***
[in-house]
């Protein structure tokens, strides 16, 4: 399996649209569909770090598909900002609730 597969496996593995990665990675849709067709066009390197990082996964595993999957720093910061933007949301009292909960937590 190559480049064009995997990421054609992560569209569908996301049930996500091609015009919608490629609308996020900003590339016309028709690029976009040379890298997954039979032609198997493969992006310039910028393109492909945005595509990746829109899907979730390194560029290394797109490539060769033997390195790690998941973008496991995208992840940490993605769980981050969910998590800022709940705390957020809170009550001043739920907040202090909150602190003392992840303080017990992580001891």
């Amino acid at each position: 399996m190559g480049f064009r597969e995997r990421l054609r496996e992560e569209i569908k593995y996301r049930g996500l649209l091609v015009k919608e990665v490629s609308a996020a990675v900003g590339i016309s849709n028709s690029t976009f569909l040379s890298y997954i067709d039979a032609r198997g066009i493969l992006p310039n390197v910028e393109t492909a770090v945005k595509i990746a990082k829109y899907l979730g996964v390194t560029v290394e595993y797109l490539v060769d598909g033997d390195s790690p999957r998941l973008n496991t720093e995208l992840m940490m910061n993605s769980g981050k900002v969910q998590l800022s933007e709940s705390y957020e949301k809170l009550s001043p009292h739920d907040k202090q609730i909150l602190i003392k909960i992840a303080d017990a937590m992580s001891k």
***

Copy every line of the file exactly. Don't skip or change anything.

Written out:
[in-house]
């Protein structure tokens, strides 16, 4: 399996649209569909770090598909900002609730 597969496996593995990665990675849709067709066009390197990082996964595993999957720093910061933007949301009292909960937590 190559480049064009995997990421054609992560569209569908996301049930996500091609015009919608490629609308996020900003590339016309028709690029976009040379890298997954039979032609198997493969992006310039910028393109492909945005595509990746829109899907979730390194560029290394797109490539060769033997390195790690998941973008496991995208992840940490993605769980981050969910998590800022709940705390957020809170009550001043739920907040202090909150602190003392992840303080017990992580001891």
């Amino acid at each position: 399996m190559g480049f064009r597969e995997r990421l054609r496996e992560e569209i569908k593995y996301r049930g996500l649209l091609v015009k919608e990665v490629s609308a996020a990675v900003g590339i016309s849709n028709s690029t976009f569909l040379s890298y997954i067709d039979a032609r198997g066009i493969l992006p310039n390197v910028e393109t492909a770090v945005k595509i990746a990082k829109y899907l979730g996964v390194t560029v290394e595993y797109l490539v060769d598909g033997d390195s790690p999957r998941l973008n496991t720093e995208l992840m940490m910061n993605s769980g981050k900002v969910q998590l800022s933007e709940s705390y957020e949301k809170l009550s001043p009292h739920d907040k202090q609730i909150l602190i003392k909960i992840a303080d017990a937590m992580s001891k």